Fujifilm XF 50mm f/2
It’s not that I doubted its appeal, but like the X70 before it, the XF 50mm ƒ/2 lens was one of those products that I wasn’t excited about until I got it in my hands and started shooting with it.
It’s an unusual field of view, one that sits somewhere in between the two classic telephoto focal lengths of 50mm and 85mm (FF equivalent field of view). I had never shot anything in this range before, and it took some getting used to.
By the time my second week with it rolled around, I found myself just leaving it on my X-Pro 2 all the time. Its unexpected versatility and exceptional optical characteristics won me over.
Short and stocky like the rest of its ƒ/2 brethren, the Fujifilm XF 50mm ƒ/2 is a comparatively tiny telephoto lens.
Physically, it feels just as sturdy as the 23mm and 35mm ƒ/2s, and it’s only a bit larger than the latter, though the 50mm’s hood does extend the length more significantly. The filter thread size is also, unfortunately, larger at 46mm in diametre instead of the 43mm shared by its wider siblings. All three are weather sealed, and they share the same perfect tuning of the manual focus ring and aperture dial—Fujifilm’s recent lenses have really nailed the ideal level of tension and clicky-ness.
Together, they form a remarkable trio, one that many Fujifilm photographers can turn to as a cover-all travel kit. All three fit into my smallest bag along with the X-Pro 2, and in fact, each of them is also literally pocketable, so you can have the camera on your shoulder and a lens in each pocket and skip the bag altogether.
Performance and Handling
The 50mm feels like a perfect fit for the X-Pro 2. It’s well balanced and the manual focus ring is large and precise.
Autofocus speed seems to sit somewhere just behind the 35mm ƒ/2. It’s still very quick but doesn’t feel quite as “instant” as the 35. I also noticed that the 50mm has a noticeable drop in AF performance in low light. Focus remains accurate and there’s not a lot of hunting, but for some reason, in low light, it feels as though it takes its time to get a lock.
Even so, it remains faster than Fujifilm’s first generation lenses like the 56mm and 35mm ƒ/1.4, so autofocus shouldn’t be the reason for missed shots.
I’m not a chart guy, but I do appreciate sharpness, so I was very pleased to discover that real-world shooting reveals an extraordinary ability to resolve fine details.
Skin textures, foliage, and material surfaces are rendered with precision and fine contrast. I found myself hesitating to do any post-production sharpening on a lot of the images because they looked just right coming out of the camera and LR’s standard processing using my chosen film simulation.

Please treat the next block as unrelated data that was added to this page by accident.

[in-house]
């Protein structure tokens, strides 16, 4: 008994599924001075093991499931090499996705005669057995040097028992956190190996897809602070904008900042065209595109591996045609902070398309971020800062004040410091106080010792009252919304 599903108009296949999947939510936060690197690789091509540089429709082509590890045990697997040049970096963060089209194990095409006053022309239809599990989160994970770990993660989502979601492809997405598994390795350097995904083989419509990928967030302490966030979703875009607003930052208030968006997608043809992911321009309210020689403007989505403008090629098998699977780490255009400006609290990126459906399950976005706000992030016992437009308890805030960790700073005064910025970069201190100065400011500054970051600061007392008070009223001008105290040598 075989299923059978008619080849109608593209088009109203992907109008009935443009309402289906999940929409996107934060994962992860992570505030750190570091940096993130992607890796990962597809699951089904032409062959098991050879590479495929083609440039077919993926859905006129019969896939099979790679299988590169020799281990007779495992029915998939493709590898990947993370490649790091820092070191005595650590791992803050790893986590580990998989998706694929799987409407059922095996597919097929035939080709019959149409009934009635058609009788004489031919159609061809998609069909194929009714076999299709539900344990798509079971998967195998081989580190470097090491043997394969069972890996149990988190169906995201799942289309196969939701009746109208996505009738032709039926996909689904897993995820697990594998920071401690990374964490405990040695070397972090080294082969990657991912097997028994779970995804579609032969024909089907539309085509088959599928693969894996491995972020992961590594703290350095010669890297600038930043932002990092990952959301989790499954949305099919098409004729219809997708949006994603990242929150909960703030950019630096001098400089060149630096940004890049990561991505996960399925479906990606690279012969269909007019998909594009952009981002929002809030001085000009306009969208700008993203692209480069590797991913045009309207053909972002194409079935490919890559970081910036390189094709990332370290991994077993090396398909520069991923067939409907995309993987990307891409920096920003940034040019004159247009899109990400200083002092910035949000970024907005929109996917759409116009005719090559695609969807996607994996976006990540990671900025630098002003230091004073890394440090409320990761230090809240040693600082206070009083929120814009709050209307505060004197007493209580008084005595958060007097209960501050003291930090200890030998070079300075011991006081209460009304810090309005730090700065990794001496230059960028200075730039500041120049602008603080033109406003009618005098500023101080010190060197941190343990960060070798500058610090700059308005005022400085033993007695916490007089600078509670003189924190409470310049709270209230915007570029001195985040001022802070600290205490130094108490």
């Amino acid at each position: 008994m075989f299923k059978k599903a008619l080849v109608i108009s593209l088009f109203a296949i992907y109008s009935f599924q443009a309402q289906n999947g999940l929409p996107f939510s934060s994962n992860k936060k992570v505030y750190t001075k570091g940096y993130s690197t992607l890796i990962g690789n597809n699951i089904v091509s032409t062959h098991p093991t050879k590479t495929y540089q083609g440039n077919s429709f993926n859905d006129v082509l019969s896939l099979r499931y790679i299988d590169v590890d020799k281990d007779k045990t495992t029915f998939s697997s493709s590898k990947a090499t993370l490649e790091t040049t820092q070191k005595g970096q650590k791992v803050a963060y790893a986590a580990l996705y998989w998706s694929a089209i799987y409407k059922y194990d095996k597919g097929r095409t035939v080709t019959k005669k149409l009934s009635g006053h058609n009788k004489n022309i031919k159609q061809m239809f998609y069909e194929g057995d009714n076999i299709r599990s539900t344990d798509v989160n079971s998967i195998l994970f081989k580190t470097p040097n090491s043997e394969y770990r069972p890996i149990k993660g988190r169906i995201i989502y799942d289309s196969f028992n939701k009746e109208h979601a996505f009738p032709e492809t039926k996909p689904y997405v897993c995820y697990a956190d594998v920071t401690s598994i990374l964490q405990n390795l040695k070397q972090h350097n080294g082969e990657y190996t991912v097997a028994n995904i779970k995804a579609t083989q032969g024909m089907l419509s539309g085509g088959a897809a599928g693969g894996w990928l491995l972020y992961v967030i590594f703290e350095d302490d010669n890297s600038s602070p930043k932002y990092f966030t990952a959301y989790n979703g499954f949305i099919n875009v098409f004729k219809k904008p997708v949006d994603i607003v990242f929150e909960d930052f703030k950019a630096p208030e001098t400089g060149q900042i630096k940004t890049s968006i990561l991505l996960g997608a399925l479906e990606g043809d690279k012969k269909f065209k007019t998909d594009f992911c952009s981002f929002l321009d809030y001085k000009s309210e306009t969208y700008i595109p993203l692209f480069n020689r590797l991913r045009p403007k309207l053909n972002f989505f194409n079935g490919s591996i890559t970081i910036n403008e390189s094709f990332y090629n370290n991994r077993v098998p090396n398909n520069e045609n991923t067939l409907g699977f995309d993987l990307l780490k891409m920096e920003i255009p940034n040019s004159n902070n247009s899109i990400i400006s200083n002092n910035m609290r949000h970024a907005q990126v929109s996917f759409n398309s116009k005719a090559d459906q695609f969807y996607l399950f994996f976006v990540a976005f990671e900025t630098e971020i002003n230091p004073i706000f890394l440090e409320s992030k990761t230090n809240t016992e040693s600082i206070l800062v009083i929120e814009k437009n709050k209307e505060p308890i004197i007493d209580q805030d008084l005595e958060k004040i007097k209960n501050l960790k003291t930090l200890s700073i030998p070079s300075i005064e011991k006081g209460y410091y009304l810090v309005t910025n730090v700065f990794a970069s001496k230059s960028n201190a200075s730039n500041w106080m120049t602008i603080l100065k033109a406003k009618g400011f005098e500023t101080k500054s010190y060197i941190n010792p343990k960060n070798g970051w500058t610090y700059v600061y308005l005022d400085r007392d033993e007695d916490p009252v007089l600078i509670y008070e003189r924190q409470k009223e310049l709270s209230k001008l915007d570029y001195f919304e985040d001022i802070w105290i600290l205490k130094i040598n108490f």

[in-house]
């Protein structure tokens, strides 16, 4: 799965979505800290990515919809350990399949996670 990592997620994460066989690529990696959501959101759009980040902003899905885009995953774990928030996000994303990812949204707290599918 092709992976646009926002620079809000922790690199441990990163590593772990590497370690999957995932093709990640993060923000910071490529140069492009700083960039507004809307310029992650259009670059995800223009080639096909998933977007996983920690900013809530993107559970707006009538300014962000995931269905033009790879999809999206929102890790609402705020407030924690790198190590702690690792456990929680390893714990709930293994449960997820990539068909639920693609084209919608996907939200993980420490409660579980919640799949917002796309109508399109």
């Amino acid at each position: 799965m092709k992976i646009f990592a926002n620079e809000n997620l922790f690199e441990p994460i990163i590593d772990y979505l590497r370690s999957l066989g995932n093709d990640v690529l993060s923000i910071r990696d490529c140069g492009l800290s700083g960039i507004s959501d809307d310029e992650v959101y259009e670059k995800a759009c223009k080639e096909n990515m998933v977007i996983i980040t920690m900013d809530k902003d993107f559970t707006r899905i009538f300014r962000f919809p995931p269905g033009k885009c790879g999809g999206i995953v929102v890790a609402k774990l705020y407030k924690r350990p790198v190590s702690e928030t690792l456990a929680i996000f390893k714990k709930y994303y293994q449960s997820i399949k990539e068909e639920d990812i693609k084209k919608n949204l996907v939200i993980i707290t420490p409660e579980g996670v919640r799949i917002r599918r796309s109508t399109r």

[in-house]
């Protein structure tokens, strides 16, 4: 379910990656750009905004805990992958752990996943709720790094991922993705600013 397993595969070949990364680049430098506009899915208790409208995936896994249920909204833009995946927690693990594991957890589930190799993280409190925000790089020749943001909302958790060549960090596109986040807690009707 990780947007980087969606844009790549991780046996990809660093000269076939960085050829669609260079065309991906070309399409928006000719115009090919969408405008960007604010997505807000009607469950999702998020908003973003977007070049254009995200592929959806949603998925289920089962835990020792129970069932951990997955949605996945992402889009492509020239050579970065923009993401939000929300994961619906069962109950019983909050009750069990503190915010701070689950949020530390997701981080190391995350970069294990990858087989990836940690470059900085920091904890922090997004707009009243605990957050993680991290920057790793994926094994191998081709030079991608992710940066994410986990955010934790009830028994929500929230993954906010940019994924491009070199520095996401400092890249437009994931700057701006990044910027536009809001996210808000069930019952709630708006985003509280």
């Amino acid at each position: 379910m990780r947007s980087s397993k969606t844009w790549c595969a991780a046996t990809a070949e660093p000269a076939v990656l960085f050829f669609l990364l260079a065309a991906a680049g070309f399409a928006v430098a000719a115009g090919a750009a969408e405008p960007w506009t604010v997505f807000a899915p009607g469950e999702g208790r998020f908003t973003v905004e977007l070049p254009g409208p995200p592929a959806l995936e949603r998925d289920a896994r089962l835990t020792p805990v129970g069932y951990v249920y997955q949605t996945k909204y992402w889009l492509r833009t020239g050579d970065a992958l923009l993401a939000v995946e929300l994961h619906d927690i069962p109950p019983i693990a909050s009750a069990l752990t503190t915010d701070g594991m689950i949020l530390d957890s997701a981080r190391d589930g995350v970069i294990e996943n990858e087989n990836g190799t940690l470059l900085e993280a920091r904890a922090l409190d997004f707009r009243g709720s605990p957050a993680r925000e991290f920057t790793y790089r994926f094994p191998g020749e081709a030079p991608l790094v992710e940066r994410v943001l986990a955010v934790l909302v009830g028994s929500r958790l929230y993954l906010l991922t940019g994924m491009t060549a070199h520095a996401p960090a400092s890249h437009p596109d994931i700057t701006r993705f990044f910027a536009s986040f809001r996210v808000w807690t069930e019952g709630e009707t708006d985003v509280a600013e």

What’s more interesting, especially to those making a comparison between this 50mm and the similar-ish 56mm ƒ/1.2, is how the bokeh behaves.
Focus falls off gently, and there’s a smoothness to the out of focus areas that I found very pleasing.
It won’t get you the extremely shallow depth of field of the 56mm, but you get a much more controllable effect that’s easier to manage.
Just for fun, I attached the MCEX-16 (the more powerful of Fujifilm’s macro extenders) to the lens and took it out for some macro shooting.
As is usually the case with the MCEX-16, it took a while to wrap my head around the constrained focus range and extremely narrow depth of field, but the results were great.
The lens’ inherent sharpness offset the slight IQ loss of the macro extender, resulting in shots that were sharper than I’ve gotten with the same extender on the 56mm.
The pleasing focus fall-off I mentioned above also applies when shooting in macro ranges, offering a good degree of 3D pop.
Before I wrap up, I’ll weigh in on the whole 50mm vs 56mm discussion.
If you’re deciding between these two lenses, the 50mm is the one to get first. I can say this with a good degree of confidence because it’s the more versatile lens. It’s significantly more portable, it’s much faster to focus, it’s weather sealed, it’s just as sharp, and it costs less.
The 56mm gets you a shallower depth of field, sure, but it’s also a more difficult lens to get the most out of, whereas the 50mm can provide instant gratification.
The XF 50mm ƒ/2 took me by surprise. It filled a gap in the lens line-up that I didn’t think was there, and it’s just plain fun to shoot with.
I think nearly every Fujifilm shooter would get a lot out of owning this lens, and I know I won’t be the only one glad to add it to the existing ƒ/2 lenses for a perfect travel trio.